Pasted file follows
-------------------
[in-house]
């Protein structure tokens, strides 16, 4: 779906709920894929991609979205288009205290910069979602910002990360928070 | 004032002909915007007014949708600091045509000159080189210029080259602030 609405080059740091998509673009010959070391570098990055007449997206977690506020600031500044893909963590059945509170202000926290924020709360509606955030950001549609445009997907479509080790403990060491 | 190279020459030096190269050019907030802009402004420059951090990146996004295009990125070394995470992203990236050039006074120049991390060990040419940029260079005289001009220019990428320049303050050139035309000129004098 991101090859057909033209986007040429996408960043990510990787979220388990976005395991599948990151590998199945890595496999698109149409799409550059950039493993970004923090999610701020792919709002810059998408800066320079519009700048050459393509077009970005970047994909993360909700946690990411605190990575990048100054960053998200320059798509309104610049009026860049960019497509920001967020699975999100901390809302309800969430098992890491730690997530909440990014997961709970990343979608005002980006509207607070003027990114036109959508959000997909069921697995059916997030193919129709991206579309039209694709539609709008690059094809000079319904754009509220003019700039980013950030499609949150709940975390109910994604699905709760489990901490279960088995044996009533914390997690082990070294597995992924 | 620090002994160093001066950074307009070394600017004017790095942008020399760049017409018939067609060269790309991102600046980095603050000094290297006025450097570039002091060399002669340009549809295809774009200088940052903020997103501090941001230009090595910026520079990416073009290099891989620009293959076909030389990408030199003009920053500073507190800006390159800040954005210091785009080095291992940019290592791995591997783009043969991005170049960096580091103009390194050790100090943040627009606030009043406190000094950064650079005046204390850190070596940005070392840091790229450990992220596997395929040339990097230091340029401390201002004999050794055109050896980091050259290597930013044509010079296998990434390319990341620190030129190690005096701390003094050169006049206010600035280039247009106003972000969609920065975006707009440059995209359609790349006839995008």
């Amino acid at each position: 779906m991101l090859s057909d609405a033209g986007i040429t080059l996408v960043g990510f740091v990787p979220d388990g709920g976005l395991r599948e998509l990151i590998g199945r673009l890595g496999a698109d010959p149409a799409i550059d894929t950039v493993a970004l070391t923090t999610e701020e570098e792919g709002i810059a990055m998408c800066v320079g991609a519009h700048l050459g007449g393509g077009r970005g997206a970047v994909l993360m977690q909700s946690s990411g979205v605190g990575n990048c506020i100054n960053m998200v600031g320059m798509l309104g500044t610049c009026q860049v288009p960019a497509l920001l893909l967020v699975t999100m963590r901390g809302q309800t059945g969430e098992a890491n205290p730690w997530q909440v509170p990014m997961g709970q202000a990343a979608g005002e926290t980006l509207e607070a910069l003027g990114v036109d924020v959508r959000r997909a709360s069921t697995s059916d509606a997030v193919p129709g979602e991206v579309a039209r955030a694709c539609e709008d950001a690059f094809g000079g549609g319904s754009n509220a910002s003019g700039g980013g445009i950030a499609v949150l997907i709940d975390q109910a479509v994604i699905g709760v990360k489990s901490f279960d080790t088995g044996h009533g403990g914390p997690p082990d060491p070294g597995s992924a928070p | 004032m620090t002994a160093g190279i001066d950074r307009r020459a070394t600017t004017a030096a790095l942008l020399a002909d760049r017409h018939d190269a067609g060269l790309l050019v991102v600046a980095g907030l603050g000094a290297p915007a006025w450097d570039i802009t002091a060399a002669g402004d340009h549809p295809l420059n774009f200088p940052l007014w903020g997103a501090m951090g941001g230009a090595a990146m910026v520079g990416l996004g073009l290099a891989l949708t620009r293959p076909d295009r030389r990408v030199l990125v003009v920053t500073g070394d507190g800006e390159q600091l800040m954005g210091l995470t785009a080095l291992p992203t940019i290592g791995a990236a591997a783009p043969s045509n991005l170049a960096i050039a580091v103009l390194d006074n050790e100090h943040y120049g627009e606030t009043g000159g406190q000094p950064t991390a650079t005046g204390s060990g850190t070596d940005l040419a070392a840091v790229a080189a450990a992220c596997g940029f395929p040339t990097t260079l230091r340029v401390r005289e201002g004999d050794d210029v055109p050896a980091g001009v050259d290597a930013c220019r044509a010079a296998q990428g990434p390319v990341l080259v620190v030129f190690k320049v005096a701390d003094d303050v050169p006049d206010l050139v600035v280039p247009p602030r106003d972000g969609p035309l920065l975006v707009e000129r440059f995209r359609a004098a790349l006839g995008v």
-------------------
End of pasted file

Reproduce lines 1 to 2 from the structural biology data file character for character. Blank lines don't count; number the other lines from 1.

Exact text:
[in-house]
């Protein structure tokens, strides 16, 4: 779906709920894929991609979205288009205290910069979602910002990360928070 | 004032002909915007007014949708600091045509000159080189210029080259602030 609405080059740091998509673009010959070391570098990055007449997206977690506020600031500044893909963590059945509170202000926290924020709360509606955030950001549609445009997907479509080790403990060491 | 190279020459030096190269050019907030802009402004420059951090990146996004295009990125070394995470992203990236050039006074120049991390060990040419940029260079005289001009220019990428320049303050050139035309000129004098 991101090859057909033209986007040429996408960043990510990787979220388990976005395991599948990151590998199945890595496999698109149409799409550059950039493993970004923090999610701020792919709002810059998408800066320079519009700048050459393509077009970005970047994909993360909700946690990411605190990575990048100054960053998200320059798509309104610049009026860049960019497509920001967020699975999100901390809302309800969430098992890491730690997530909440990014997961709970990343979608005002980006509207607070003027990114036109959508959000997909069921697995059916997030193919129709991206579309039209694709539609709008690059094809000079319904754009509220003019700039980013950030499609949150709940975390109910994604699905709760489990901490279960088995044996009533914390997690082990070294597995992924 | 620090002994160093001066950074307009070394600017004017790095942008020399760049017409018939067609060269790309991102600046980095603050000094290297006025450097570039002091060399002669340009549809295809774009200088940052903020997103501090941001230009090595910026520079990416073009290099891989620009293959076909030389990408030199003009920053500073507190800006390159800040954005210091785009080095291992940019290592791995591997783009043969991005170049960096580091103009390194050790100090943040627009606030009043406190000094950064650079005046204390850190070596940005070392840091790229450990992220596997395929040339990097230091340029401390201002004999050794055109050896980091050259290597930013044509010079296998990434390319990341620190030129190690005096701390003094050169006049206010600035280039247009106003972000969609920065975006707009440059995209359609790349006839995008």